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Eleanor Oliphant Is Completely Fine
Cover of Eleanor Oliphant Is Completely Fine
Eleanor Oliphant Is Completely Fine
A Novel
Soon to be a major motion picture produced by Reese Witherspoon.
"Warm and funny...plus Reese bought the rights to this one...You'll want to read it."—TheSkimm
"A charmer...satisfyingly quirky."Janet Maslin, The New York Times "Books to Breeze Through This Summer"

"This wacky, charming novel...draws you in with humor, then turns out to contain both a suspenseful subplot and a sweet romance....Hilarious and moving."—People

No one's ever told Eleanor that life should be better than fine.
Meet Eleanor Oliphant: She struggles with appropriate social skills and tends to say exactly what she's thinking. Nothing is missing in her carefully timetabled life of avoiding social interactions, where weekends are punctuated by frozen pizza, vodka, and phone chats with Mummy.
But everything changes when Eleanor meets Raymond, the bumbling and deeply unhygienic IT guy from her office. When she and Raymond together save Sammy, an elderly gentleman who has fallen on the sidewalk, the three become the kinds of friends who rescue one another from the lives of isolation they have each been living. And it is Raymond's big heart that will ultimately help Eleanor find the way to repair her own profoundly damaged one.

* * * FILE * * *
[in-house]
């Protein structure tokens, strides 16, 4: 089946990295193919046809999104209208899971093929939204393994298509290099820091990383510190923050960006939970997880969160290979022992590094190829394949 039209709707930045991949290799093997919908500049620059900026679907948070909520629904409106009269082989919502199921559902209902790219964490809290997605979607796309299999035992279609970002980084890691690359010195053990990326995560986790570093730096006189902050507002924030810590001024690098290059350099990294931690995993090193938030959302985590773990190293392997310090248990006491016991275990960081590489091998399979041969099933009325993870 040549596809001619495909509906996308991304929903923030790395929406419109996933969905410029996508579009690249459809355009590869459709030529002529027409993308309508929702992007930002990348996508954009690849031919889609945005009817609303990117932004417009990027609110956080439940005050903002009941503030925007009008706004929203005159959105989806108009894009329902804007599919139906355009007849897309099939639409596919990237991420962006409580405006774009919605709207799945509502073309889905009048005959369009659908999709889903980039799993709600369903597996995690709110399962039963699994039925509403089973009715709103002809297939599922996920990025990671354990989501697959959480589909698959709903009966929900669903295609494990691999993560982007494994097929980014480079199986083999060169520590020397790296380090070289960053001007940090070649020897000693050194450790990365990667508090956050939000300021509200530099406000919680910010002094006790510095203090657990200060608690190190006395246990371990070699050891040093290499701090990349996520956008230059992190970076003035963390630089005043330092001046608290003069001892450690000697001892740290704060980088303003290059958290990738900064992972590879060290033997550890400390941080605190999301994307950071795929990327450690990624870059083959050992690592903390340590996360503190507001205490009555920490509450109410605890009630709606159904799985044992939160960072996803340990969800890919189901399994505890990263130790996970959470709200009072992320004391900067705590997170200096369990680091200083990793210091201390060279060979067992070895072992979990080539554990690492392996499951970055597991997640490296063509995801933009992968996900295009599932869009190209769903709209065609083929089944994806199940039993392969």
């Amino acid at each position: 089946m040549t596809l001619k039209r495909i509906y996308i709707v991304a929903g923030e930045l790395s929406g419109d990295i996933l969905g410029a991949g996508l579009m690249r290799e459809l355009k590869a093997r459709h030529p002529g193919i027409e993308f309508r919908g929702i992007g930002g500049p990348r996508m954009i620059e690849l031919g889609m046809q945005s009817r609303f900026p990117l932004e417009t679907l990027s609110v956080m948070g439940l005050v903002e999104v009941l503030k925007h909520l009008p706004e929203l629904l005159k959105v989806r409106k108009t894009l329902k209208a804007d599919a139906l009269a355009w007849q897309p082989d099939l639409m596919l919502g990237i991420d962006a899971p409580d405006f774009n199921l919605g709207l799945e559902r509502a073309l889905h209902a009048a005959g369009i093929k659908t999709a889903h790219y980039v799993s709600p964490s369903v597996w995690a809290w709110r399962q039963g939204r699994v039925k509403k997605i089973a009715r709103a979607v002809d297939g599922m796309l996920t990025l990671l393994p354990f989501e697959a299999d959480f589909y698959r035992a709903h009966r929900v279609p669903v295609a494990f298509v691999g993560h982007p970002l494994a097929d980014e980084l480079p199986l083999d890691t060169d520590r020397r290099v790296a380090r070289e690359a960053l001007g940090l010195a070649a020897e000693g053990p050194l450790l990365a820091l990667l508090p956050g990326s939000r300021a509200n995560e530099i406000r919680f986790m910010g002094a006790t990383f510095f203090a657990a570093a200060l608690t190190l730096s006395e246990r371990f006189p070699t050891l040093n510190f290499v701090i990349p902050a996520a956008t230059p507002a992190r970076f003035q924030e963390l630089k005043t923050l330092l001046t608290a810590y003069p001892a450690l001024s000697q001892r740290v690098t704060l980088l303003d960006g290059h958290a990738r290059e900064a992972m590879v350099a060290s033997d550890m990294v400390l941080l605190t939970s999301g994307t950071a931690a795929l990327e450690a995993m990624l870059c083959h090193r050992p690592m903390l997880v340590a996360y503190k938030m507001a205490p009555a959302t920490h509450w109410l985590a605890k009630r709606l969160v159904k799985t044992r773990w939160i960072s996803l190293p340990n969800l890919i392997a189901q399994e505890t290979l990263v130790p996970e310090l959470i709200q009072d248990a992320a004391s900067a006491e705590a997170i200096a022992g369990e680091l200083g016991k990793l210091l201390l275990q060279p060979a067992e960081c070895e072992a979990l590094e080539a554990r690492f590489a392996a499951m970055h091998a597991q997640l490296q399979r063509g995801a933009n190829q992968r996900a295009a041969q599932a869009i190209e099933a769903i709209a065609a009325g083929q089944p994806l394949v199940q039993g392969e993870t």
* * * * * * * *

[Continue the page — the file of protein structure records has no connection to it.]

Smart, warm, uplifting, Eleanor Oliphant is Completely Fine is the story of an out-of-the-ordinary heroine whose deadpan weirdness and unconscious wit make for an irresistible journey as she realizes. . .

The only way to survive is to open your heart.
Soon to be a major motion picture produced by Reese Witherspoon.
"Warm and funny...plus Reese bought the rights to this one...You'll want to read it."—TheSkimm
"A charmer...satisfyingly quirky."Janet Maslin, The New York Times "Books to Breeze Through This Summer"

"This wacky, charming novel...draws you in with humor, then turns out to contain both a suspenseful subplot and a sweet romance....Hilarious and moving."—People

No one's ever told Eleanor that life should be better than fine.
Meet Eleanor Oliphant: She struggles with appropriate social skills and tends to say exactly what she's thinking. Nothing is missing in her carefully timetabled life of avoiding social interactions, where weekends are punctuated by frozen pizza, vodka, and phone chats with Mummy.